SUNNIES. SURFACE TO AIR.
DRESS. MAISON MARTIN MARGIELA.
CLUTCH. BOTTEGA VENETA.
SHOES. ALEXANDER WANG.
The last page of my adventure, the end.
Ten months ago I packed my bags and moved to the city of my wildest dreams, Paris. It had always seemed to be an obvious choice to follow the ultimate path of fashion.
But when I finally put my words into action, and started packing things in Amsterdam I panicked and wondered whether I had taken the right decision. You see, I never was the kind of girl that would leave her friends, family and comfort zone behind. However, doubts or not, there was no way back. A year in Paris was inevitable.
With my mind and soul filled with expectations and questions I started living this new Parisian life. And though I had officially come here to pursue a master in fashion design and management I was honestly more looking forward to those hours spend not in the school benches, but sipping wine at comptoirs, strolling through hidden alleys, eating countless chèvres chauds and discovering this mystic and world famous nightlife I had always imagined myself part of.
So when after one month of school I still couldn't convince any of my classmates on joining my adventure of discoveries, home sickness hit me and kept sweeping me of my feet for a month or four. The expectations I had created for myself didn't live up to what was surrounding me, and my dream didn't turn out to be what I had expected. This point of my journey was mostly shaped by tears, lonely nights and complex thoughts.
Did this dream of mine actually exist? Or do we dream to adjust our thoughts to acceptance of our own real life?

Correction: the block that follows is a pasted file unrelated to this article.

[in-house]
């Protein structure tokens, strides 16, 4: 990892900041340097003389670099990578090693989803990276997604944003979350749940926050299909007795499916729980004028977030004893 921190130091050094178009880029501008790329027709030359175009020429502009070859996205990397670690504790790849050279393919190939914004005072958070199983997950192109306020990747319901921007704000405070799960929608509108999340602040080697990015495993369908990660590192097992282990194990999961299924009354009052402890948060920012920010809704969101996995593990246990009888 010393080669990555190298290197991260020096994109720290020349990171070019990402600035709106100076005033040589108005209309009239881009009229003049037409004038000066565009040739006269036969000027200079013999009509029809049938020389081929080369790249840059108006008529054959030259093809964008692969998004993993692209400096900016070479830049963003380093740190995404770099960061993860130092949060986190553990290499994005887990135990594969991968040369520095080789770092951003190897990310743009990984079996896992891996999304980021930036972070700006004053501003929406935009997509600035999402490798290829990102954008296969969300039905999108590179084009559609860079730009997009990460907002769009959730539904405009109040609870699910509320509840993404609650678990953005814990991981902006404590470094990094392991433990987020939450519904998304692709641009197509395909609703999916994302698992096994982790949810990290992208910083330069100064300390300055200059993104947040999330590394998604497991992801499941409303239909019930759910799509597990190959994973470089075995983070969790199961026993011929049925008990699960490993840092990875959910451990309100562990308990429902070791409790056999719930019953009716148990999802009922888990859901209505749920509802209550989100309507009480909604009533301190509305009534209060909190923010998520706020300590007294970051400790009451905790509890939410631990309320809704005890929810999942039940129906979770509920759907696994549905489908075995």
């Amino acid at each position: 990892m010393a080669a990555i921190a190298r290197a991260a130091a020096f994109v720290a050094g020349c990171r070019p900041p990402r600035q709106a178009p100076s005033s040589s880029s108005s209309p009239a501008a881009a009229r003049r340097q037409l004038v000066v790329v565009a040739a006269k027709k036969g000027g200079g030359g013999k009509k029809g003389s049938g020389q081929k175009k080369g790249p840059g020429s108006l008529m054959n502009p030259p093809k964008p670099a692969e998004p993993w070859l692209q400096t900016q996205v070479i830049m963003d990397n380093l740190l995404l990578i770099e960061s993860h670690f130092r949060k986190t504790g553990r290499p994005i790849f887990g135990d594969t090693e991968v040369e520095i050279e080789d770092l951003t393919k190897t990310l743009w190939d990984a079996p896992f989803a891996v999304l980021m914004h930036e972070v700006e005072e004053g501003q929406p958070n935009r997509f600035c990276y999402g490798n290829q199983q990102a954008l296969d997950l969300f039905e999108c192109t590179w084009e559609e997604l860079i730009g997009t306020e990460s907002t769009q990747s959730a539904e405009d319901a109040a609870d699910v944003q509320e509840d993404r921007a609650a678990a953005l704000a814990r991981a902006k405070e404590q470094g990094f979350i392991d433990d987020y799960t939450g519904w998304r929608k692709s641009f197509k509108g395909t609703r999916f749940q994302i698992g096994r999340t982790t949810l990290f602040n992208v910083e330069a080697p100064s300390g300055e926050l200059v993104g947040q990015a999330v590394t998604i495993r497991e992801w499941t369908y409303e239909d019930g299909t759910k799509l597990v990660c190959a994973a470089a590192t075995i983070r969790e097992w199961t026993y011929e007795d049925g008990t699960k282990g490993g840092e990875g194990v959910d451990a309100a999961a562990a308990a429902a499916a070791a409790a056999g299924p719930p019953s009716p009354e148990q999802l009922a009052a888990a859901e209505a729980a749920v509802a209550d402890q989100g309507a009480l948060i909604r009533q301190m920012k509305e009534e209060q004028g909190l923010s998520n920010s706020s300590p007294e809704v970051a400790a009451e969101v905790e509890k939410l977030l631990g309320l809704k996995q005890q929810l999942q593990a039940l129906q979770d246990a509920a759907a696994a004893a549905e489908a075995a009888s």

This was the point in my journey where I discovered that you, yourself are responsible for your own luck. And that living life through the support of expectations and wishes, will always lead to disappointment. So I took matters into my own hands and faced the only way out of this loneliness, the awkward way out: visiting birthdays alone, meeting random people through social media or just on the platform of Gare du Nord (true story!) and having lunch alone at the best places in town - hoping to finally meet and join the real Parisian life.
Slowly things were taking a positive turn and for the first time after 4/5 month I started feeling happy and appreciative about my decision to move. This was the crucial turning point where I had no longer moved away, but had finally moved on. My objectives for the remaining time changed, and my journey was no longer something doubtful but it became the adventure I shaped it to be.